An initiative of the United States Conference of Catholic Bishops

Interracial Marriage Comparison

Continuing to debunk the erroneous comparison of marriage redefinition to interracial marriage, Ryan Anderson and Gloria Purvis talk about what marriage is.

This is the question that has been continuously ignored or set aside in the “marriage debate,” even before the Supreme Court. The state’s version of marriage is necessarily a weak one, and open to manipulation and more changes, because it appears to be solely based on the emotional desires of adults.

Interracial marriage is simply marriage. It is not any different from the definition of marriage that held steady from the ancients until the modern era of one man and one woman, for life, who (often) have children together. The redefinition of marriage in the law to include same-sex couples is completely different; two persons of the same sex, who– by definition, not accident– cannot unite completely or conceive children with one another in a sexual act.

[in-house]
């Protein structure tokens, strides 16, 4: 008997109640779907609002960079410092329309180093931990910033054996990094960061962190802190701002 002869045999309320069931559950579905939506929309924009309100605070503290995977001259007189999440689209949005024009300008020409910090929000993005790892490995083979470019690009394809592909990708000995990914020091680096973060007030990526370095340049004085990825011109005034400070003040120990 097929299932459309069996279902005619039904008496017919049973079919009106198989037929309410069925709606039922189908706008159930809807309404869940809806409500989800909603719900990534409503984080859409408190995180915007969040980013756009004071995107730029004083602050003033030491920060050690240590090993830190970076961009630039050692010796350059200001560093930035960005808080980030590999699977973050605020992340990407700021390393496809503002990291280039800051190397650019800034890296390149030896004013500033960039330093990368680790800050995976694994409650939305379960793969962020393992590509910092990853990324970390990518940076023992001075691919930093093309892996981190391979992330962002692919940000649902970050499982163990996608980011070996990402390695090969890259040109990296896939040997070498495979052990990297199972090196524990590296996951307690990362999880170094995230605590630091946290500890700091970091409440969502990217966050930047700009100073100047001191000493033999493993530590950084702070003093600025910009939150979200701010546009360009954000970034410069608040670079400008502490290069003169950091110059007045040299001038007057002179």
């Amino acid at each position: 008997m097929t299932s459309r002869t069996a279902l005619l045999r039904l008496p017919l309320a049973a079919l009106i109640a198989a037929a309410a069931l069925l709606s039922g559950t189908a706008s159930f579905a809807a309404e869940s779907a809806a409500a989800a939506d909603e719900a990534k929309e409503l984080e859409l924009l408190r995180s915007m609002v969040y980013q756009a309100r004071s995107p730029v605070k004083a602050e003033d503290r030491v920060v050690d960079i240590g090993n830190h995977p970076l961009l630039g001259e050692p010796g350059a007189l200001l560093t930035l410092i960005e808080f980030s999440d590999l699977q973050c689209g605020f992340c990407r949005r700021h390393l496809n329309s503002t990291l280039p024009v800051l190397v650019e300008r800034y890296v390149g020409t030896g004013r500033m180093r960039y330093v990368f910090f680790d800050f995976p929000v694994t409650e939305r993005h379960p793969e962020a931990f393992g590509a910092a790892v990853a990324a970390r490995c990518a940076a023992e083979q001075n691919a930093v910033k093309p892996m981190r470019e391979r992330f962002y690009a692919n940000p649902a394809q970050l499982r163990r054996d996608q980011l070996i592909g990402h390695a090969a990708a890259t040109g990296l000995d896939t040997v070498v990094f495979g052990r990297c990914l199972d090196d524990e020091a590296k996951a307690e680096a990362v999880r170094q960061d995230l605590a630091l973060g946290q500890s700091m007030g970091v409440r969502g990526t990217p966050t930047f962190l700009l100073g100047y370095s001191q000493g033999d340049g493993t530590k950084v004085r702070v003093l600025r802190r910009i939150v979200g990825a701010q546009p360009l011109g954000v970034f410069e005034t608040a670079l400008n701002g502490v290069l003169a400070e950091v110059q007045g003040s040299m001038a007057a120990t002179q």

Gloria talks about the distinction between actions and being. The rhetoric today is that a person “is” a “gay man”—but this is an entirely new category in history and the construction of an identity that is based on a feeling or attraction [which can change] and/or actions related to it, not the being or the core of the person. The person remains a man or a woman, whose body is objectively ordered, sexually, toward the other.

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